Search For An Alternative [ 2006-11-11 ]
By Hari Prasad Adhikari
Nepal's Deputy Prime Minister and Foreign Minister Khadka Prasad Oli recently said that the forthcoming talks between Bhutan and Nepal to be held on November 21-22 would be decisive in finding a solution to the long-standing Bhutanese refugee crisis. And that in the event that concrete results in repatriating the refugees to their homeland are not forthcoming, then alternatives will be explored.
These statements coming from the highest source proves that this time around, Nepal is quite serious about resolving the issue and there is a political will to bring it into fruition. However, the possibility of the issue being at its concluding phase might not be true in its truest sense. Moreover, the statement that there is a possibility of an alternative solution makes it quite necessary to understand what the alternative is that the Nepali government is looking into.
Before any solution to the present crises is envisaged, it must be made clear as to whose interest is the solution addressing. It must be borne in mind that whatever the present scenario, and the ongoing stalemate over any concrete solutions, the Bhutanese refugee crises is an outcome of a political issue. The only permanent solution to the Bhutanese refugee problem is the establishment of democracy and human rights in Bhutan. Any democratic changes we are trying to achieve must sincerely protect the rights and privileges of all the groups concerned. Otherwise, the search for a concrete solution only means a shot in the dark.
It is true that Bhutan and Nepal are the twin sons of the Himalayan region. There is cultural and religious affinity between the Hindu and Buddhist brethren of these two countries. There is an innate need for the establishment of intimate and cordial relationship between the two nations. But in the desire to maintain friendship, there is that distinct possibility of the Nepalese Government being a part of the decision-making body that would decide the fate of more than 150,000 displaced refugees now and only God knows how many more in the future who would be subjected to a similar fate by the Bhutanese Government. With the desire of the Bhutanese Government to do whatever it takes to protect its vested interests, it is possible that the Bhutanese Government may create a no man's land between two major nations, should the need arise to protect its vested interests.
It is not only cultural affinity but in the changing world scenario, Bhutan and Nepal are going to play a pivotal role. We should all be very aware that today the economic interest of a nation is potentially the most important interest a government tries to protect. All statistics project India and China to play a major role in the economic affairs of the world. They are both achieving tremendous economic growth. The changing world order has made it necessary for these nations to come closer to protect their economic interests.
Now to satisfy the growing needs of their expanding economies, both of these nations need energy. It is well known that one of the major sources of energy to run the economic empires of these gigantic nations will be hydroelectricity, which is one of the major economic resources of both Nepal and Bhutan.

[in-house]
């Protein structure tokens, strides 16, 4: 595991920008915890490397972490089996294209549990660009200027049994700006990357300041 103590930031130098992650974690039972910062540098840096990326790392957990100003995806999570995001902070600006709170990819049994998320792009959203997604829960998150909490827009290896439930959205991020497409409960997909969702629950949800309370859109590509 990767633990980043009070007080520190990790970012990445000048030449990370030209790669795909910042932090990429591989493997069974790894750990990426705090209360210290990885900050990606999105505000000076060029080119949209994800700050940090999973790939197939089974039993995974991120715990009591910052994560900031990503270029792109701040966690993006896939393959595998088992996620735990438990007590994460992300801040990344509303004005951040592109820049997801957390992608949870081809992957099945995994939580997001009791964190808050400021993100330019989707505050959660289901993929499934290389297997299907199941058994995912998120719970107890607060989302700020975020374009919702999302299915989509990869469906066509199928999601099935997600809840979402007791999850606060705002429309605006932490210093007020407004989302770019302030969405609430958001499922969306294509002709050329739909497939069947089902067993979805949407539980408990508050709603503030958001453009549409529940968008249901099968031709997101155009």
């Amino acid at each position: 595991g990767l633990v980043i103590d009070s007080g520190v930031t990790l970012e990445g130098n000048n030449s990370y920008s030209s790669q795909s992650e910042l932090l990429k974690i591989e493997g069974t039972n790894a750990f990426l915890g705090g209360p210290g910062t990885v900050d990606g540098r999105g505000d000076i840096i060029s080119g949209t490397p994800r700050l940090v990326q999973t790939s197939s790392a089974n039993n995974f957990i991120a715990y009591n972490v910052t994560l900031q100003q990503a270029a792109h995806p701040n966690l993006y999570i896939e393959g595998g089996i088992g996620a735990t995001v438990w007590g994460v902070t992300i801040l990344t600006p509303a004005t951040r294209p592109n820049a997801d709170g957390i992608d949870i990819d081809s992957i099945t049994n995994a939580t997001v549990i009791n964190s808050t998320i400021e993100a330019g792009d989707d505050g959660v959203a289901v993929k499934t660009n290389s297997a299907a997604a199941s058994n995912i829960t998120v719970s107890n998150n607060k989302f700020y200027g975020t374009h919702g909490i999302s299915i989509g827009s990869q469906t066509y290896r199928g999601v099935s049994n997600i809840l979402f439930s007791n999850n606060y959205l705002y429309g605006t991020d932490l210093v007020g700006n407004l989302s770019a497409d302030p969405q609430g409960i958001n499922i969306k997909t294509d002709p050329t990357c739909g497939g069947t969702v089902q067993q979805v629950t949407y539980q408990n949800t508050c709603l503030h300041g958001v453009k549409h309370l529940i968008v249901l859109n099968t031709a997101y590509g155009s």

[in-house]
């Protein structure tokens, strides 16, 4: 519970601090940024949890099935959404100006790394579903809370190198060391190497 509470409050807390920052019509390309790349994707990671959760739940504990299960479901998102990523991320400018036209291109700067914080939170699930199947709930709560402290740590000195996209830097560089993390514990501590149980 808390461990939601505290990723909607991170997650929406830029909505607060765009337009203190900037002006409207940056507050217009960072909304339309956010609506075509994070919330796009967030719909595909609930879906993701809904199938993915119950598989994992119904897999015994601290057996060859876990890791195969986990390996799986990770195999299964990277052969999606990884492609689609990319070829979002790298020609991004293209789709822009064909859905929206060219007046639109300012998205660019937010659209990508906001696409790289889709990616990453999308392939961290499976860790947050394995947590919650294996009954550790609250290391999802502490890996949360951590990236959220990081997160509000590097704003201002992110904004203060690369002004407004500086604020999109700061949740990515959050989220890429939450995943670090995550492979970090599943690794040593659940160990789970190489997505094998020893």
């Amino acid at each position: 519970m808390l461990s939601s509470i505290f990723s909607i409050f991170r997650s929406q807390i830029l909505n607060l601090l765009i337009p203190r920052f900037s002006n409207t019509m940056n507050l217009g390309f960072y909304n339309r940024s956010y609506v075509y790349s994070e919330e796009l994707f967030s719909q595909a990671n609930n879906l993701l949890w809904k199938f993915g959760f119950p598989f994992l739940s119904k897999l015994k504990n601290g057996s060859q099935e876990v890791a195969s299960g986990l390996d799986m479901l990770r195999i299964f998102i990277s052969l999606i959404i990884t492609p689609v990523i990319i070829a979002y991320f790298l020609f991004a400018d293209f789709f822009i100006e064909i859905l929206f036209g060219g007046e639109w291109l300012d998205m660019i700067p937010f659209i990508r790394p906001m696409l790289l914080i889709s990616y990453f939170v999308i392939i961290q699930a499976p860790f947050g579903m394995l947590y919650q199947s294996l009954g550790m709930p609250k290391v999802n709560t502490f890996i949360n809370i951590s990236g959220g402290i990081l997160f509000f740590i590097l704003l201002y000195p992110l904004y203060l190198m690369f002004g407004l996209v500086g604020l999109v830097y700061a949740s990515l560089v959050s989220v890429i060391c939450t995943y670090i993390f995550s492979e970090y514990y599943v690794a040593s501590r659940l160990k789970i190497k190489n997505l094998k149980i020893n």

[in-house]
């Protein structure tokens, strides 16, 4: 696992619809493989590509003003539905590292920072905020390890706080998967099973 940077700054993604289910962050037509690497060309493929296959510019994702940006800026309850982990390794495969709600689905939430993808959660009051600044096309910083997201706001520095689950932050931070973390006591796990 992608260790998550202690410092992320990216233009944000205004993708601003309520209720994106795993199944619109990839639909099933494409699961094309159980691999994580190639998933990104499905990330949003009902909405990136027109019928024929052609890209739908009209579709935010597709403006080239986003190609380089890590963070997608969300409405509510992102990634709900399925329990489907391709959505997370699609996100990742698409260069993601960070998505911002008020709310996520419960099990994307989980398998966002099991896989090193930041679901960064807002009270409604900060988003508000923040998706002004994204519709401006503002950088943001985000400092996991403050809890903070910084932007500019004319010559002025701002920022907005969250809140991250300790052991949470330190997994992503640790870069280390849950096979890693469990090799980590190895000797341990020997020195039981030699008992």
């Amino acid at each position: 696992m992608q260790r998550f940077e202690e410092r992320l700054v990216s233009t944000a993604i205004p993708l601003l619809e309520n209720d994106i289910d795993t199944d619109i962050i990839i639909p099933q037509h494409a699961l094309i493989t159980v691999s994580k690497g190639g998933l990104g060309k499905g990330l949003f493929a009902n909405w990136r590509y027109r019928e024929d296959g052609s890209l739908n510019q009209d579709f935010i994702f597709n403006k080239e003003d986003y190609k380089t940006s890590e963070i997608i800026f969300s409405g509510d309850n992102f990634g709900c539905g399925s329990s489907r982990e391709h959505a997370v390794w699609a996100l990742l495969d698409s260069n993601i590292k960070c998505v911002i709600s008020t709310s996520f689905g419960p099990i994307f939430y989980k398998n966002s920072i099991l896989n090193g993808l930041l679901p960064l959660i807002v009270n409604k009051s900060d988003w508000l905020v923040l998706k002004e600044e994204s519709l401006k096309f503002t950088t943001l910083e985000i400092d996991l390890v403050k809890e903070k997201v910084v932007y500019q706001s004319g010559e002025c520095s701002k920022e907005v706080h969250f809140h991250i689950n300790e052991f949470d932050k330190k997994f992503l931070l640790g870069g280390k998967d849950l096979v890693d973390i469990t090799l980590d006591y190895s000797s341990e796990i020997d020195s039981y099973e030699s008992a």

The resources of a nation are the collective assets of the nation, and every decision taken should address the benefits of the citizens of the nation and not a particular group. Unfortunately, in Bhutan, no one has the right to even constructively suggest alternatives to any issues either related to the present context or to the future, such as the use of the natural resources, the right to sell and purchase, land demarcation and the restriction of land ownership and negotiation on treaties between two or more countries. As a result, almost all Bhutanese of diverse ethnic groups have been affected by these monolithic Government policies.
Each and every citizen in Bhutan wants reforms. In such a situation where the people of Bhutan have joined forces with the democratic forces and have been struggling for reforms, the Nepali Government with its long struggle for almost 70 years for freedom should play a pivotal role in seeing that the democratic aspirations of the people are preserved and respected. The only political solution to the present refugee crisis will be the repatriation of the Bhutanese refugees to their motherland.
There have been numerous instances where the Government of Bhutan in order to protect its authority and monopoly has resorted to atrocities. History is replete with examples where those who have raised their voices against the Government have had to lose their lives by being thrown into a river or being forced into exile to become refugees. When it has not spared its relatives, or for that matter their religious leaders or nation heads, then we can expect little from it in protecting the interests of the common citizens.
When it comes to personal interest, there is no scope for anything else. In such instances, the Government does not recognize who is a Ngalong or a Sarchhop or a Lhotshampa. Therefore, even if we are looking at an alternative solution to the present refugee crisis, we should understand that the only lasting solution to the present crises is a political one, and it must necessarily mean the return of genuine Bhutanese to their homeland.
It has to be understood that a nation cannot march confidently on the path of progress as long as national decisions are taken from the perspective of a segmented group. At present the Bhutanese Government, being a victim of insecurity arising out of the tremendous changes taking place all around, is not in a position to take clear-headed decisions. On one hand, it fears political changes while, on the other, it is not willing to relinquish its authority over the throne.
(Adhikari is former National Assembly member)